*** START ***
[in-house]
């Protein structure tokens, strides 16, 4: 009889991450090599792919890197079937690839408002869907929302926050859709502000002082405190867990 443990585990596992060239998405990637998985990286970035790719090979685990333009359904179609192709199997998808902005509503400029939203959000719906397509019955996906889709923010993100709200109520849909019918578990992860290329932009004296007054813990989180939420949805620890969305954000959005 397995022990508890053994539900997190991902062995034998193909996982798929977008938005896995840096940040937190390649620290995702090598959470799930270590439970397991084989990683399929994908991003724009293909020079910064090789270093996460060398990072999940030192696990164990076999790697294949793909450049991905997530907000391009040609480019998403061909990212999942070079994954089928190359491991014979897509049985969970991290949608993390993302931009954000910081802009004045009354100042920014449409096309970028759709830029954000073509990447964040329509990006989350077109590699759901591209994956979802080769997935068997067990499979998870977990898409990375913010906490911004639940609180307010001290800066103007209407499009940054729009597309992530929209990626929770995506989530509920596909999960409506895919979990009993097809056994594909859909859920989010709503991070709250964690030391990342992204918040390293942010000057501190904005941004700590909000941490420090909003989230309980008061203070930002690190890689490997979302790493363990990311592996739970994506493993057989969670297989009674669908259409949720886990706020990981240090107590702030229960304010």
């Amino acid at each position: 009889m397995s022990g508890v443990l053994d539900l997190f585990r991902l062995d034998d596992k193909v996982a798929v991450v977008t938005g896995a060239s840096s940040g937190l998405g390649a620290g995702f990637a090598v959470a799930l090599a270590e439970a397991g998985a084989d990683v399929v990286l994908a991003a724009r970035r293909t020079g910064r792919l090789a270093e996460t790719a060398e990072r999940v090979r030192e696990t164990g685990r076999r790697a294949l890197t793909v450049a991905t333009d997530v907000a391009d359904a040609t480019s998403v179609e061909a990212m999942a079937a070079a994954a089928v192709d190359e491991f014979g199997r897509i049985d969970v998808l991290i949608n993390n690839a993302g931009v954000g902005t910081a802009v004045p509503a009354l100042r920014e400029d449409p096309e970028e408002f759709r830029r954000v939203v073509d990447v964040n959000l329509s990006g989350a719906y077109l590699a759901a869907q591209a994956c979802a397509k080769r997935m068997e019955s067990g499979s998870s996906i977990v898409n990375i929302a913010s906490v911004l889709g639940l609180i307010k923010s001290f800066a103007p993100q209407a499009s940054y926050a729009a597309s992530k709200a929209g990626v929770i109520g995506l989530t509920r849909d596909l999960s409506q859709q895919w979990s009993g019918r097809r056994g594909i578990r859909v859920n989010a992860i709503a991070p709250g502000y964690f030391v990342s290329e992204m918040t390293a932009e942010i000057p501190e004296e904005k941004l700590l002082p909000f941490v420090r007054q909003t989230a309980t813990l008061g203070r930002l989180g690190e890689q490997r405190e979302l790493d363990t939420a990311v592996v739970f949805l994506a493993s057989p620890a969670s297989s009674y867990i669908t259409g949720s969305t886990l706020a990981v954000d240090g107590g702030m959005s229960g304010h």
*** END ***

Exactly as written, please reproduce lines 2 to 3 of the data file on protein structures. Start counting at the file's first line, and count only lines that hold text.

């Protein structure tokens, strides 16, 4: 009889991450090599792919890197079937690839408002869907929302926050859709502000002082405190867990 443990585990596992060239998405990637998985990286970035790719090979685990333009359904179609192709199997998808902005509503400029939203959000719906397509019955996906889709923010993100709200109520849909019918578990992860290329932009004296007054813990989180939420949805620890969305954000959005 397995022990508890053994539900997190991902062995034998193909996982798929977008938005896995840096940040937190390649620290995702090598959470799930270590439970397991084989990683399929994908991003724009293909020079910064090789270093996460060398990072999940030192696990164990076999790697294949793909450049991905997530907000391009040609480019998403061909990212999942070079994954089928190359491991014979897509049985969970991290949608993390993302931009954000910081802009004045009354100042920014449409096309970028759709830029954000073509990447964040329509990006989350077109590699759901591209994956979802080769997935068997067990499979998870977990898409990375913010906490911004639940609180307010001290800066103007209407499009940054729009597309992530929209990626929770995506989530509920596909999960409506895919979990009993097809056994594909859909859920989010709503991070709250964690030391990342992204918040390293942010000057501190904005941004700590909000941490420090909003989230309980008061203070930002690190890689490997979302790493363990990311592996739970994506493993057989969670297989009674669908259409949720886990706020990981240090107590702030229960304010």
């Amino acid at each position: 009889m397995s022990g508890v443990l053994d539900l997190f585990r991902l062995d034998d596992k193909v996982a798929v991450v977008t938005g896995a060239s840096s940040g937190l998405g390649a620290g995702f990637a090598v959470a799930l090599a270590e439970a397991g998985a084989d990683v399929v990286l994908a991003a724009r970035r293909t020079g910064r792919l090789a270093e996460t790719a060398e990072r999940v090979r030192e696990t164990g685990r076999r790697a294949l890197t793909v450049a991905t333009d997530v907000a391009d359904a040609t480019s998403v179609e061909a990212m999942a079937a070079a994954a089928v192709d190359e491991f014979g199997r897509i049985d969970v998808l991290i949608n993390n690839a993302g931009v954000g902005t910081a802009v004045p509503a009354l100042r920014e400029d449409p096309e970028e408002f759709r830029r954000v939203v073509d990447v964040n959000l329509s990006g989350a719906y077109l590699a759901a869907q591209a994956c979802a397509k080769r997935m068997e019955s067990g499979s998870s996906i977990v898409n990375i929302a913010s906490v911004l889709g639940l609180i307010k923010s001290f800066a103007p993100q209407a499009s940054y926050a729009a597309s992530k709200a929209g990626v929770i109520g995506l989530t509920r849909d596909l999960s409506q859709q895919w979990s009993g019918r097809r056994g594909i578990r859909v859920n989010a992860i709503a991070p709250g502000y964690f030391v990342s290329e992204m918040t390293a932009e942010i000057p501190e004296e904005k941004l700590l002082p909000f941490v420090r007054q909003t989230a309980t813990l008061g203070r930002l989180g690190e890689q490997r405190e979302l790493d363990t939420a990311v592996v739970f949805l994506a493993s057989p620890a969670s297989s009674y867990i669908t259409g949720s969305t886990l706020a990981v954000d240090g107590g702030m959005s229960g304010h």